Common Defenses to Assault Charges in Arizona:
No State of Mind (Reasonable Accident): A Defendant who accidentally causes an injury shouldn’t be found guilty of assault in Arizona. At a minimum, the injury must be the result of either a knowing or reckless act. Under A.R.S. § 13-105(10), in order to act recklessly, one must be aware of, and consciously disregard, a substantial and unjustifiable risk created by their act. For example, wildly swing one’s arms about causing an injury to someone can be considered a reckless, assaultive act—even though there was no intent to hurt anyone. For a Defendant to act knowingly, they must deliberately do something that’s assaultive. For example, deliberately poking a person and causing a slight bruise constitutes a knowing assault in Arizona. It’s irrelevant whether or not the Defendant meant to cause a bruise.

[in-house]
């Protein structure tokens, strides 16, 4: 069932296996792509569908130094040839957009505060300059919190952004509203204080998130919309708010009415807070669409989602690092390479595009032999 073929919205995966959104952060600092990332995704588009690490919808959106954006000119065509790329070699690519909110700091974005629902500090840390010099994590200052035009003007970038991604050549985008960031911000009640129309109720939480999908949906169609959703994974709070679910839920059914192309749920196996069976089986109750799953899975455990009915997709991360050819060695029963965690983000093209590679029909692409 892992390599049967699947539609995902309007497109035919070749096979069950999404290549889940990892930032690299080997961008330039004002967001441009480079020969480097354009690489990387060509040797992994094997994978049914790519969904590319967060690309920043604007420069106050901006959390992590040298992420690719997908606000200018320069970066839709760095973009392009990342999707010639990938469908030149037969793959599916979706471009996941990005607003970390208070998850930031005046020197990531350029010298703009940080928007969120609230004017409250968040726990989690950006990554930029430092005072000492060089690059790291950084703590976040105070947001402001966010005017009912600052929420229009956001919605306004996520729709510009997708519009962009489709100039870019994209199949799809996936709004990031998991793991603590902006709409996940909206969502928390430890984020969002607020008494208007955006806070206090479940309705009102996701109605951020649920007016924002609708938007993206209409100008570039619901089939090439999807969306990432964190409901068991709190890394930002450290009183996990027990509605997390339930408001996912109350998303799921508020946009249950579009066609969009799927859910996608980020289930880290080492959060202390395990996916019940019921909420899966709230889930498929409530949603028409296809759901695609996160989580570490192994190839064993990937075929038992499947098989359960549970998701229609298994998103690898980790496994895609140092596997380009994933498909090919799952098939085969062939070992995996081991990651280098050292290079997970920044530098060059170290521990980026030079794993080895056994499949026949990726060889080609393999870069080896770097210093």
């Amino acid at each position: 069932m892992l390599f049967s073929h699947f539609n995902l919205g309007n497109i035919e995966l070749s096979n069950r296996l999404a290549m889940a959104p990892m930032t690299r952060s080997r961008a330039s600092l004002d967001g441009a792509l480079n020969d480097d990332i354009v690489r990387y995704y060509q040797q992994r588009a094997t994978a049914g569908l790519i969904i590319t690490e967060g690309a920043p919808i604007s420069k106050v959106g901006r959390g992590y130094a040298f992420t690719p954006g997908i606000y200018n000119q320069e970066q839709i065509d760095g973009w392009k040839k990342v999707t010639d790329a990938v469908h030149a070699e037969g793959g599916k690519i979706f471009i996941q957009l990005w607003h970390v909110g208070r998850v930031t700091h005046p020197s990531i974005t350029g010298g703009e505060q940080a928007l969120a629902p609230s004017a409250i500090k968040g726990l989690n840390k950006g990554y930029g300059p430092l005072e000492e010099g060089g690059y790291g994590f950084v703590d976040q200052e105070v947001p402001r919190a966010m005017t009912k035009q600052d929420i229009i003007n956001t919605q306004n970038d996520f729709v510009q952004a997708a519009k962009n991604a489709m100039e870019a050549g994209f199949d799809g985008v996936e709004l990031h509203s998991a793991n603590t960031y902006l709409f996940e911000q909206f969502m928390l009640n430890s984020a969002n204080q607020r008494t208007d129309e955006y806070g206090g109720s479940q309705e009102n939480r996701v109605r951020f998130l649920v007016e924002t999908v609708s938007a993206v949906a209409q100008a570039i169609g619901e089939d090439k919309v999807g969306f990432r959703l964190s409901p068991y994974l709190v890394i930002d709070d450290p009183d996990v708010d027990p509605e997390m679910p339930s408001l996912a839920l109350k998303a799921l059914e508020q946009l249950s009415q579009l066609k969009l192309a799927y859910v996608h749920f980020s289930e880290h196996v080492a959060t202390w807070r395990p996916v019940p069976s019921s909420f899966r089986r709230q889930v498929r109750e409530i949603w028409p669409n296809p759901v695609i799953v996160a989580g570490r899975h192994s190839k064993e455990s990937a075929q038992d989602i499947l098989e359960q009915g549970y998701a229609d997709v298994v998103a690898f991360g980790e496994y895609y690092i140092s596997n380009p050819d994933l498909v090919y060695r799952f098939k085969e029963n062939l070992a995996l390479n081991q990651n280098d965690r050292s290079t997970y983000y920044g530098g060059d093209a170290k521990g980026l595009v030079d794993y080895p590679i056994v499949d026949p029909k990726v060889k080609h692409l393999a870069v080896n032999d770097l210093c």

No Assault Occurred. Sometimes assault charges are made up by the victim. This might be because they want to shift blame, enact revenge, gain in advantage in child custody or divorce, or simply cause trouble for the accused. Drug and alcohol abuse can also cause false accusations.
Self-Defense under A.R.S. 13-404. Often times a Defendant will physically touch or threaten someone after being confronted with assaultive behavior. The need for self-defense is heightened when confronted by someone under the influence of drugs or alcohol, or when a Defendant knows the alleged victim has a history of violence. Individuals may threaten or use physical force when reasonably and immediately necessary to protect against unlawful physical force. For the self-defense justification statute to apply, the self-defense must be proportional to the aggressor’s. For example, you cannot stab someone simply because they flicked or pushed you—that’s not proportional. In addition, self-defense isn’t justified in response to a verbal provocation. And lastly, self-defense usually doesn’t apply if the Defendant is the original aggressor.
Defense of others. A defendant may defend another person if that other person would be justified in using self-defense.
Constitutional Violations: No warrant, lack of reasonable suspicion, Miranda violations, denial of the right to counsel: these issues can sometimes be raised to get a dismissal.